Teenagers from all walks of life who believe people can't change react more aggressively to a peer conflict than those who think people can change. And teaching them that people have the potential to change can reduce these aggressive reactions.
Those are the findings of a new study published in the journal Child Development. The research was conducted at the University of Texas at Austin, Emory University, and Stanford University.
Prior research has shown that children who grow up in hostile environments, such as high-violence neighborhoods, are more likely to interpret even minor offenses toward them as having been done on purpose. This interpretation leads them to respond aggressively. The researchers who carried out this study sought to determine whether teens in any environment (rich or poor, violent or nonviolent) could develop a belief -- that people's character traits are fixed and can't change -- that led them to react aggressively.
"Our past research showed that believing people's traits are fixed leads teens to think the world is full of 'good' and 'bad' people, with nobody in between; they are then quick to classify people as one or the other," according to David Yeager, assistant professor of developmental psychology at the University of Texas at Austin, the study's lead investigator. "In our new research, we found that teens in this 'fixed' mindset, even after a minor offense like getting bumped in the hall or being left out of a game of catch, relegated peers to the 'bad person' group, decided that they had offended on purpose, and want aggressive revenge."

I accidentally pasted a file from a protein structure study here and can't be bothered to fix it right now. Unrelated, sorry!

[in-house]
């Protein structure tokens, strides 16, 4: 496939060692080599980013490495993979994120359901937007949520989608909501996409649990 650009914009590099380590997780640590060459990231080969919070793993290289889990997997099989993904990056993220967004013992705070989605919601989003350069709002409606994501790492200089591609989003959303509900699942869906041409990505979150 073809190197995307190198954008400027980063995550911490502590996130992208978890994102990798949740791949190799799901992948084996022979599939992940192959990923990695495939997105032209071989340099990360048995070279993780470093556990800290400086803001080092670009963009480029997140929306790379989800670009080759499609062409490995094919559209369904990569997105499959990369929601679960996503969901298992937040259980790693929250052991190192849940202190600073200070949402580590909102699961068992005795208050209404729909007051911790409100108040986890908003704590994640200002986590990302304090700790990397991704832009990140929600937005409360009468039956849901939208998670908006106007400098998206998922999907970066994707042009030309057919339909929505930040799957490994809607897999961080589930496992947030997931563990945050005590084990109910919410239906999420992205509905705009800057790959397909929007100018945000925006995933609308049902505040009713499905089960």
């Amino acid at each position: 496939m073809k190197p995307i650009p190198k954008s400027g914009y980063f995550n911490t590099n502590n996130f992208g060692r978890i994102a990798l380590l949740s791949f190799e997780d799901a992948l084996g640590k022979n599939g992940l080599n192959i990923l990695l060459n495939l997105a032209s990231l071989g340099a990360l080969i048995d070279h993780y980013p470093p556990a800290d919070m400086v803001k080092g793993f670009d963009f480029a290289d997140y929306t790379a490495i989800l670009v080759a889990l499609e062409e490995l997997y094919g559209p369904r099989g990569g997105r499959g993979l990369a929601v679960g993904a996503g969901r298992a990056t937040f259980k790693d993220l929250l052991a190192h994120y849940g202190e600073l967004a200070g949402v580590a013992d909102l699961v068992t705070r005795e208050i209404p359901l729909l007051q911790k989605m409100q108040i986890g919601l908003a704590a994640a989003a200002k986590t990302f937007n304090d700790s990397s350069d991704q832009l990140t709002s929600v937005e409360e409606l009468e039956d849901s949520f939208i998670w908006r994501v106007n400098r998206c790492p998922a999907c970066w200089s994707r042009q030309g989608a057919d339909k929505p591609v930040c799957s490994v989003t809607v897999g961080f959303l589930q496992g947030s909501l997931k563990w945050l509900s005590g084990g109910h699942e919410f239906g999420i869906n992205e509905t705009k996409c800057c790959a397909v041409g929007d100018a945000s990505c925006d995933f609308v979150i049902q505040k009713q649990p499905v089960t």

Yeager and his colleagues first conducted eight studies with more than 1,600 eighth through tenth graders of different races and ethnicities in both wealthy and low-income schools around the United States. Teens reported their beliefs about change -- for instance, whether bullies and victims are types of people who can't change. Then they responded to situations of conflict or exclusion. Across the board, teens who believed people can't change were more likely to think the offense was done on purpose and then desire aggressive revenge -- for instance, saying they would want to "hurt them," 'get back at them," or "punish them."
Next, the researchers developed and tested a relatively brief intervention that taught the teens that people have the potential to change. Students read an article about the plasticity of the brain, read notes from older students describing how people are capable of change, and then wrote notes to future students on this topic to make the message stick. Then teens responded to an offense. The intervention reduced the teens' tendency to see the offense as having been done on purpose, and reduced their desire for aggressive revenge, even eight months after the students took part.
A related study by some of the same authors, which was published recently in Child Development, showed that a longer version of the program could reduce actual behavioral aggression at a low-income urban public high school over an extended period.
"Usually when the public thinks about aggression, we mainly think about violent environments as causes," Yeager notes. "And then we think that by the high school years, this aggression is deeply ingrained. We don't often realize that changing a simple belief can also affect aggression.
"Our findings may lead to more broad thinking about the factors that contribute to youth aggression and about methods to prevent it, even in populations not typically thought of as at risk for hostile bias," suggests Yeager.
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